U.S. Nurses Union Warns of Tensions in Hospitals Amid COVID-19 Outbreak | United States and Canada

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Nurses from the profession’s largest union in the United States have warned of dire strains on the healthcare system as the country sees a further rise in COVID-19 cases and hospitalizations.At a press conference Monday, members of the National Nurses United, which represents 170,000 registered nurses across the United States, detailed heartbreaking accounts of the lack of hospital staff, lack of personal protective equipment (PPE ) and an inadequate response from local and federal authorities.

The United States surpassed 12 million confirmed cases of the coronavirus on Saturday. More than 247,000 people have died nationwide after contracting COVID-19, according to a count from Johns Hopkins University.

Despite a mid-year lull in hospitalizations, the number of patients currently hospitalized has more than doubled as the United States enters its colder months. More than 83,000 patients in the United States were hospitalized for COVID-19 as of Friday, according to the COVID Tracking Project.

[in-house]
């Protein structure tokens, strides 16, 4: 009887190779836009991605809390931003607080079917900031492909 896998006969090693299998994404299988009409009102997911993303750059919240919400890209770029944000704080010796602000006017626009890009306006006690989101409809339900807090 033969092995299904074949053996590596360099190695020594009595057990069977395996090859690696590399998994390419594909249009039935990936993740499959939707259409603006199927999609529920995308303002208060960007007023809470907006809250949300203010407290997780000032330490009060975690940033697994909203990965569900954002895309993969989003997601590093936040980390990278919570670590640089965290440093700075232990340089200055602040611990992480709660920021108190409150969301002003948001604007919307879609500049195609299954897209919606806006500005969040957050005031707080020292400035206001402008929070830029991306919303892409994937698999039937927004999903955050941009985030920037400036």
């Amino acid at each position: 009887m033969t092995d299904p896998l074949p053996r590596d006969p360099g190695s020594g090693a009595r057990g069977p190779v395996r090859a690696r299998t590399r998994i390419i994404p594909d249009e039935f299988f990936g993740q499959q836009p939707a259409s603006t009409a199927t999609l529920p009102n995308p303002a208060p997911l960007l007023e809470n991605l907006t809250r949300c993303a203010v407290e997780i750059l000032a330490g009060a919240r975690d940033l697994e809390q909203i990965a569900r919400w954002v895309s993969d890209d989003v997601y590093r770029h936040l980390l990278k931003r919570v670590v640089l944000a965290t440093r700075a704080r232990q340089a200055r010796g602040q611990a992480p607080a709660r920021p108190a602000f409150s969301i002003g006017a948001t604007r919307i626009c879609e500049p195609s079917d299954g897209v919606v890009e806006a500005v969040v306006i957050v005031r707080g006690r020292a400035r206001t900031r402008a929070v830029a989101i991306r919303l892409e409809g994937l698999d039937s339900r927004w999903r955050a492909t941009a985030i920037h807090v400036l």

Officials in some regions have warned that hospitals could face worse stresses than they did during the first major outbreak earlier this year. Data from the Department of Health and Human Services released last week showed that 18 percent of hospitals in all 50 states, Washington, DC and Puerto Rico, report “understaffing.” North Dakota is the hardest hit, with 51% of hospitals reporting shortages. Seven other states exceed the 30% mark.

“Almost a year after the start of this pandemic, our hospitals are still unprepared,” said Jean Ross, union president and registered nurse in Minnesota. She said a survey of nurses conducted by the organization found that 80% of hospitals in the United States did not do adequate planning for an increase in cases.

“Our government and health sector employers have not implemented what is needed since the start of the pandemic,” she said. “We always strive for safe staffing and optimal PPE”, as well as appropriate “infection control” measures.

“We need PPE”